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  • e-Health 2017 Virtual Meeting

    Explore the Future of Digital Health and the People Who Benefit - Toronto, ON

    This product offers access to the e-Health 2017 Keynote Presentation Live Webcasts, the recording of these 4 sessions and access to all PDF/Presentation Slides of each conference presentation.

    Presentation Date(s):
    • Jun 4 - 7, 2017
    • Total Presentations: 225
    Non-Member Price: $120 CAD Digital Health Canada Member Price: $100 CAD
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    OS10 - Disease and Clinical Management with Technology (ID 16)

    • Type: Oral Session
    • Track: Clinical and Executive
    • Presentations: 6
    • Coordinates: 6/06/2017, 10:30 AM - 12:00 PM, Room 205B
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      OS10.01 - The Concepts of Canadian Population Grouping Methodology and Its Application (ID 173)

      Yingjun (Victoria) Zhu, Case Mix, Canadian Institute for Health Information; Ottawa/CA

      • Abstract
      • PDF

      Purpose/Objectives: CIHI’s newest product – a Canadian based population grouping methodology looks at an individual’s experiences with the healthcare system across many sectors, including inpatient stays, day surgeries, physician visits, ED visits, hospitalizations for mental health illnesses and stays in long-term care (LTC) and complex continuing care facilities. Using data collected over an extensive time period, the grouping methodology classifies individuals, including healthy people, into cohorts with similar clinical characteristics; producing cost weights which compute the population’s current and future burden of morbidity, their number of primary healthcare and ED visits, as well as the likelihood of being admitted to a LTC facility. Using these outputs, users are able to quantify the health burden of the population, identify high cost users, provide inputs into funding models, monitor population health and diseases and profile/predict future healthcare usage.

      Methodology/Approach: The population grouping methodology starts with everyone who is eligible for healthcare and then looks at interactions with the healthcare system and diagnosis information over a 2-year period to describe a person’s health status and predict their future morbidity and system use. This means, everyone, including individuals who haven’t had any interactions with the healthcare system and those with no health conditions are also included in the analysis, providing a true picture of the entire population. By using age, sex, health conditions and the most influent health condition interactions as the predictors, regression models have been applied. These models produce predictive indicators for the concurrent period as well as one year into the future. While the data is produced at the individual level, the power of the model lies in the user’s ability to aggregate the data by population segments and compare healthcare resource utilization by different geographic regions, health sectors, socio-economic status and health status.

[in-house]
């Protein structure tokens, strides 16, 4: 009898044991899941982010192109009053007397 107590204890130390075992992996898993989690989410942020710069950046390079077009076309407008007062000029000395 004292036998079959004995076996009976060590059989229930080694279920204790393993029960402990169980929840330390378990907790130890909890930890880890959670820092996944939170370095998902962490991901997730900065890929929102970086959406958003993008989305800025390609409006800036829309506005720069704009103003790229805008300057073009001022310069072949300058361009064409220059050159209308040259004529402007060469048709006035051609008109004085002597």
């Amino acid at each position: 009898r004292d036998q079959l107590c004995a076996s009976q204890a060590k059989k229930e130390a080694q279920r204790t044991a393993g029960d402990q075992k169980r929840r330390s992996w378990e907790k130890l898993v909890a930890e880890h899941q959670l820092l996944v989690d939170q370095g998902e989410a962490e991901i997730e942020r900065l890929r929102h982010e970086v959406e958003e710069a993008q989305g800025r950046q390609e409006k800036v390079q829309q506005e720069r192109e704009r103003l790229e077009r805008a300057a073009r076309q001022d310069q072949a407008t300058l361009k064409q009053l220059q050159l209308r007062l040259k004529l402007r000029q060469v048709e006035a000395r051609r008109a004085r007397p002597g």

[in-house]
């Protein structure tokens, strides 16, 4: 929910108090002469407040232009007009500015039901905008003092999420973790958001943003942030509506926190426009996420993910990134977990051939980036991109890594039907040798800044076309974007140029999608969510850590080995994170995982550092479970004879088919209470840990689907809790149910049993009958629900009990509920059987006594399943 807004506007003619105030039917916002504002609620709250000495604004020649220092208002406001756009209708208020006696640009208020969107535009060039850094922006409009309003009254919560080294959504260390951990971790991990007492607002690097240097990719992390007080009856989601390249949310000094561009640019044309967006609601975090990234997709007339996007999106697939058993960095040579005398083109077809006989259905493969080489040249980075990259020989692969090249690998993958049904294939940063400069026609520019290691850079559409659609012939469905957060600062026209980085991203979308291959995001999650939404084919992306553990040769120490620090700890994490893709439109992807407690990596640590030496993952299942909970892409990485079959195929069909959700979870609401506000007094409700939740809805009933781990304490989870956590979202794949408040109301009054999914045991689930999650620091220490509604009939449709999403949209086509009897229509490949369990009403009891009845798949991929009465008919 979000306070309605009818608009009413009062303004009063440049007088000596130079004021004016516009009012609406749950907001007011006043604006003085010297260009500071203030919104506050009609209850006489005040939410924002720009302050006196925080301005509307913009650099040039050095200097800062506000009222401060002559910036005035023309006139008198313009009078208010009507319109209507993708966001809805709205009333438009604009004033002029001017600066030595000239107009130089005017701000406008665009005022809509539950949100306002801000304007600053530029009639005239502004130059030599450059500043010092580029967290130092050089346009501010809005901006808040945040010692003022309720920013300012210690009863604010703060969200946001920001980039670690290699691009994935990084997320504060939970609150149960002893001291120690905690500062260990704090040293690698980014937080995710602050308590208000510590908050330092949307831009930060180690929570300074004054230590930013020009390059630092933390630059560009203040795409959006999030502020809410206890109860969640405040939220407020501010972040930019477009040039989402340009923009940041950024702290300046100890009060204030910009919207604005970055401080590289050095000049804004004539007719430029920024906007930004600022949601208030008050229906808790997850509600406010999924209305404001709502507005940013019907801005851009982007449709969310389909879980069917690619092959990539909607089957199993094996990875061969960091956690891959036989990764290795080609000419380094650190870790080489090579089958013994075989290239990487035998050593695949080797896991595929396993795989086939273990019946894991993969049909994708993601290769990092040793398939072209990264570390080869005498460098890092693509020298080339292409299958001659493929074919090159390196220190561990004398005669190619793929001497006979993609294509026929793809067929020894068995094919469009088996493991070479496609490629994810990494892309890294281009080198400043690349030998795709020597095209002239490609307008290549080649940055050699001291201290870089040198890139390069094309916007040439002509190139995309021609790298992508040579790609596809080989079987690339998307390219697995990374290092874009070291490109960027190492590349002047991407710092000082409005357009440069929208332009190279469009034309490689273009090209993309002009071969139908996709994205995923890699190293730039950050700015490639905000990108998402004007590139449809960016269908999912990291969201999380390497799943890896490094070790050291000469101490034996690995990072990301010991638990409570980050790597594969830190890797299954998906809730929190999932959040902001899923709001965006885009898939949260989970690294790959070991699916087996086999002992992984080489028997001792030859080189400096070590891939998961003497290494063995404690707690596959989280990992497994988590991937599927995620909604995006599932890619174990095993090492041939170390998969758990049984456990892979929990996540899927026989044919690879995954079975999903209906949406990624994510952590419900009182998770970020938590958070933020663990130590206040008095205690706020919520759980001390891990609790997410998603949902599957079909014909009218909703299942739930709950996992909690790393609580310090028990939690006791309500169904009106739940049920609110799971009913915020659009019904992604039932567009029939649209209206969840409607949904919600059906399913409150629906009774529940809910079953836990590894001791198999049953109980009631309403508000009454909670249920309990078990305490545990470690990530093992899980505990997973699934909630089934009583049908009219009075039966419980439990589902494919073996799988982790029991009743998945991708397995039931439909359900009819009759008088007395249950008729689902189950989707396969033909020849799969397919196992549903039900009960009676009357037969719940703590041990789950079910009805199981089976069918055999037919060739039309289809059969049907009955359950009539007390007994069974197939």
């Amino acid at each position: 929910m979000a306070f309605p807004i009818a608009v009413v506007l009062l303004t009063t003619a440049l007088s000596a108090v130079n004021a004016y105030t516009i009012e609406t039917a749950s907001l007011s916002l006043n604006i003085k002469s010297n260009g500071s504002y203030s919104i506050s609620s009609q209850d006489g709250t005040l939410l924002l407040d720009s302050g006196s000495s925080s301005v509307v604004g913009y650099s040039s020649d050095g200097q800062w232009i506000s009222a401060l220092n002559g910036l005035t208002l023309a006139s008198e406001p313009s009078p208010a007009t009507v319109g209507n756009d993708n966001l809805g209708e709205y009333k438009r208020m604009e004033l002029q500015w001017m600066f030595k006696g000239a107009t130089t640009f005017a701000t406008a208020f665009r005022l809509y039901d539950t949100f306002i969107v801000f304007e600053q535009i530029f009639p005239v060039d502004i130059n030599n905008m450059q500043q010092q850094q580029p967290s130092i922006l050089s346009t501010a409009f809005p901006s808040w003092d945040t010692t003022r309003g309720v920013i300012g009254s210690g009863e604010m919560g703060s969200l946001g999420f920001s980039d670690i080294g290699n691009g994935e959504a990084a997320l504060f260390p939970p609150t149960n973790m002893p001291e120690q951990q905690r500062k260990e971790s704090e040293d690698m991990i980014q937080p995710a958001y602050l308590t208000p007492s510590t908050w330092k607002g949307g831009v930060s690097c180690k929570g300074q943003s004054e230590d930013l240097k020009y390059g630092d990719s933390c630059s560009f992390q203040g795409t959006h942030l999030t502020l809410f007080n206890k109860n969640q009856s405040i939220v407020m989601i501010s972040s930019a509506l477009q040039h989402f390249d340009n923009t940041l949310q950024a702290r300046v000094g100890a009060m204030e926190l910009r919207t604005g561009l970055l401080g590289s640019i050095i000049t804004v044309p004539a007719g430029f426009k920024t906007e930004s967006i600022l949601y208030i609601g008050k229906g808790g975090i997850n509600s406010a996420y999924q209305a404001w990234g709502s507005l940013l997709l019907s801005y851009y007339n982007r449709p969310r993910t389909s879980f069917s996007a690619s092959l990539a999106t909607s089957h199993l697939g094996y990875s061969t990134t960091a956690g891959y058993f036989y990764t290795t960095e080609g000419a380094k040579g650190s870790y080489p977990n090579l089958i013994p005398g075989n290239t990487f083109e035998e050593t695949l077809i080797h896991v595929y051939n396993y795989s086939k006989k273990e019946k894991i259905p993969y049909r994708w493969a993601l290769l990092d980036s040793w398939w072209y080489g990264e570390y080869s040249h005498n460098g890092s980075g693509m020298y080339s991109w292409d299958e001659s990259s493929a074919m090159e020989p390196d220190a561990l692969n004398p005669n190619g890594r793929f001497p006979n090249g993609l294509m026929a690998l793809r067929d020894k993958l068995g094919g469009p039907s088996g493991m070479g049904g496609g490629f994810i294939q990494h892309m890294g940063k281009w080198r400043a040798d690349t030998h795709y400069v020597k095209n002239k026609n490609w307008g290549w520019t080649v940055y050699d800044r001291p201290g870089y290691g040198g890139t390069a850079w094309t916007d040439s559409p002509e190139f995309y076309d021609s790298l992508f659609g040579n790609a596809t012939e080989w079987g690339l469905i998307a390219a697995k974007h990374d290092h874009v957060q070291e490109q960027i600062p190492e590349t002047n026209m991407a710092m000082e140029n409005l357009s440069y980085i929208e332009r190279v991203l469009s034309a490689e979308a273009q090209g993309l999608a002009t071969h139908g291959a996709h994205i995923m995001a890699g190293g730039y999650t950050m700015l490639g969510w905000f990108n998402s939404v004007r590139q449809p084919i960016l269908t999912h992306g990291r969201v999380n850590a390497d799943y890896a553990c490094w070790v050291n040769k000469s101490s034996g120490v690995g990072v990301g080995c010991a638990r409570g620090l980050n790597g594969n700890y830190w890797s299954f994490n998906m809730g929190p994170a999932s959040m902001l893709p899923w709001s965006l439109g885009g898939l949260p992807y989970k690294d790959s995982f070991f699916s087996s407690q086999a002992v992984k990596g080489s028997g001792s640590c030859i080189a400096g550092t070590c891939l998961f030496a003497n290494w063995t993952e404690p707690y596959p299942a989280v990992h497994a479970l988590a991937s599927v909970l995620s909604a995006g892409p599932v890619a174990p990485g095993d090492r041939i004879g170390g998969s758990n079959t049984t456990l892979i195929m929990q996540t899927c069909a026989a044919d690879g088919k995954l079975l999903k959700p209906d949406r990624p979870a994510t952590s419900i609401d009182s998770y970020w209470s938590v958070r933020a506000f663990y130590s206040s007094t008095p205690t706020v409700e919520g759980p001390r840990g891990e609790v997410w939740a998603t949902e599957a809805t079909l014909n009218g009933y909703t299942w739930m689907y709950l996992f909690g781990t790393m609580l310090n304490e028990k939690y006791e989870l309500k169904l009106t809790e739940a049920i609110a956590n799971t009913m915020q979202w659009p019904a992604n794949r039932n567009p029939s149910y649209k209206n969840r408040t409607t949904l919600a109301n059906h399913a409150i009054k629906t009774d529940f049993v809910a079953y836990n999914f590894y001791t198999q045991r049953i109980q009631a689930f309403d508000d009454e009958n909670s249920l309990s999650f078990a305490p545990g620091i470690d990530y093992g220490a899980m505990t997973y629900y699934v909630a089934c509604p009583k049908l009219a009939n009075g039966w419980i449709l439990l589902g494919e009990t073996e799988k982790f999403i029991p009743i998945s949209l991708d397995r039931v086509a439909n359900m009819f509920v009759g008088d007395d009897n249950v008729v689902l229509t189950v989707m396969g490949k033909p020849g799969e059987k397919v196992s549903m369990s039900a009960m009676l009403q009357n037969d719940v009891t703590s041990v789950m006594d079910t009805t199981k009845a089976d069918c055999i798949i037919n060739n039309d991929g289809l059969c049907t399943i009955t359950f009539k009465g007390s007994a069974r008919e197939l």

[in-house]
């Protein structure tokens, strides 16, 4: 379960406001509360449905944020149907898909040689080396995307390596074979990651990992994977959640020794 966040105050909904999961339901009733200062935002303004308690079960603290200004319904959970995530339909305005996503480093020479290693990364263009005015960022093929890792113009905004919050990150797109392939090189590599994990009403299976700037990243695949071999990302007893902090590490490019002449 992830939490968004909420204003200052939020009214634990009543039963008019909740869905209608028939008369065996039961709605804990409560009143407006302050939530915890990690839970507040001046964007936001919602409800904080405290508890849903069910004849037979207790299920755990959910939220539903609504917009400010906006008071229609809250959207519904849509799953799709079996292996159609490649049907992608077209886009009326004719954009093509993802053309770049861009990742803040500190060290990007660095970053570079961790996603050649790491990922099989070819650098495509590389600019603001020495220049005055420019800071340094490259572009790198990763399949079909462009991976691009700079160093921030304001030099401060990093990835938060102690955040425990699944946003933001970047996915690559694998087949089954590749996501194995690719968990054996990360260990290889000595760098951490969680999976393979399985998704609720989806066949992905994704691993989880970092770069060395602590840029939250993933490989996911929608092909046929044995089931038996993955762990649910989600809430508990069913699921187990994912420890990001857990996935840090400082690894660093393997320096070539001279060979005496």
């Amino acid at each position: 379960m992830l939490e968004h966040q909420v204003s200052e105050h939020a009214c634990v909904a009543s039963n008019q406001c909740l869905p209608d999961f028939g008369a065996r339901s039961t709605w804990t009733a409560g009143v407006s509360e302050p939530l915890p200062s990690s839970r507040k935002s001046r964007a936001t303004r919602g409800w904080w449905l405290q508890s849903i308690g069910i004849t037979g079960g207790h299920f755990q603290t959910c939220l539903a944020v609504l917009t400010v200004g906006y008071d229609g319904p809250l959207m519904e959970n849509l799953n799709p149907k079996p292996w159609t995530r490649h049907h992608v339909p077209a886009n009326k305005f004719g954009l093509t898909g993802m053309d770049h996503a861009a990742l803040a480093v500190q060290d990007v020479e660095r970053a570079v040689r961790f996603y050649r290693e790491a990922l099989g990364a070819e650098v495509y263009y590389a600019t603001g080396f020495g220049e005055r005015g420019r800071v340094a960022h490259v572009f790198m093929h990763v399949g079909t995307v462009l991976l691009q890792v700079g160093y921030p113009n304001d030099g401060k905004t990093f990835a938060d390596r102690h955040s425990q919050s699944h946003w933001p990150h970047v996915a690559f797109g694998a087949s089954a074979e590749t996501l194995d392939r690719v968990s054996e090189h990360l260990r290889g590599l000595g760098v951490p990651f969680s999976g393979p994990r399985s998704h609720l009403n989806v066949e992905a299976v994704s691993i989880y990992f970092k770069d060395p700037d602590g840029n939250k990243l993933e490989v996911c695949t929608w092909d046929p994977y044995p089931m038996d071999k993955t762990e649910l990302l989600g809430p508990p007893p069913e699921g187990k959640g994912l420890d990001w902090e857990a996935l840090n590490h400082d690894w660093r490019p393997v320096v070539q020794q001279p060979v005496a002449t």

Finding/Results: By comparing with other similar products in the world, CIHI’s population grouping methodology has been proved to have similar or better predictive power.

      Conclusion/Implication/Recommendations: CIHI’s population grouping methodology is a very useful tool for profiling and predicting healthcare burden and future system use, with key applications for health policy makers, planners and funders. The presentation will focus on how these user groups can apply the outputs of the methodology to aid in their decision making and planning processes. For example, we will demonstrate how the cost weights can be used in large-scale funding models, to set physician capitation rates and identify/monitor high system and high-cost users. We will demonstrate how the clinical profiles created across the continuum of care can be used for disease surveillance and monitoring. Finally, we will demonstrate how the outputs from the models can be used to predict future system use patterns, such as visits to a family medicine physician.

      140 Character Summary: A very useful tool for profiling and predicting healthcare burden and future system use, with key applications for health policy makers, planners and funders.

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      OS10.02 - Digital Health Based Ambient Assisted Living to Improve Medication Adherence (ID 177)

      Raza Abidi, Dalhousie University; Halifax/CA

      • Abstract
      • PDF